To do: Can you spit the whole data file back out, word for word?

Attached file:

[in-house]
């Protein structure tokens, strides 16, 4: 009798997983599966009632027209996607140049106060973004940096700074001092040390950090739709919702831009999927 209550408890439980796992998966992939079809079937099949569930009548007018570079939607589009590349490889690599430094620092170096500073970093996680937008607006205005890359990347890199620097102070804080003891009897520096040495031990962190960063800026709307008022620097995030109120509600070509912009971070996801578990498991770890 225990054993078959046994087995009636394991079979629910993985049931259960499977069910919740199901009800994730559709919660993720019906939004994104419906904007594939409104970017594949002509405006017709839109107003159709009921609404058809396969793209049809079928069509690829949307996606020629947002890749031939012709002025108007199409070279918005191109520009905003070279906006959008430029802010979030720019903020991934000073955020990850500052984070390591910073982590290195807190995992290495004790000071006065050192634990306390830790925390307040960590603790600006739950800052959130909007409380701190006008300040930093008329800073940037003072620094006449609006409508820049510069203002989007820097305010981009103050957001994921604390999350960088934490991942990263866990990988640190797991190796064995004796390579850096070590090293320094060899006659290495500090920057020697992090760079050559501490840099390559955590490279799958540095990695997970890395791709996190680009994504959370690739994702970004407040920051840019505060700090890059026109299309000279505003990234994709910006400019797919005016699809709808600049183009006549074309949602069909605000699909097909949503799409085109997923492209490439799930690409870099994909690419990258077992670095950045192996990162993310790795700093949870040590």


[in-house]
């Protein structure tokens, strides 16, 4: 009798997983599966009632027209996607140049106060973004940096700074001092040390950090739709919702831009999927 209550408890439980796992998966992939079809079937099949569930009548007018570079939607589009590349490889690599430094620092170096500073970093996680937008607006205005890359990347890199620097102070804080003891009897520096040495031990962190960063800026709307008022620097995030109120509600070509912009971070996801578990498991770890 225990054993078959046994087995009636394991079979629910993985049931259960499977069910919740199901009800994730559709919660993720019906939004994104419906904007594939409104970017594949002509405006017709839109107003159709009921609404058809396969793209049809079928069509690829949307996606020629947002890749031939012709002025108007199409070279918005191109520009905003070279906006959008430029802010979030720019903020991934000073955020990850500052984070390591910073982590290195807190995992290495004790000071006065050192634990306390830790925390307040960590603790600006739950800052959130909007409380701190006008300040930093008329800073940037003072620094006449609006409508820049510069203002989007820097305010981009103050957001994921604390999350960088934490991942990263866990990988640190797991190796064995004796390579850096070590090293320094060899006659290495500090920057020697992090760079050559501490840099390559955590490279799958540095990695997970890395791709996190680009994504959370690739994702970004407040920051840019505060700090890059026109299309000279505003990234994709910006400019797919005016699809709808600049183009006549074309949602069909605000699909097909949503799409085109997923492209490439799930690409870099994909690419990258077992670095950045192996990162993310790795700093949870040590």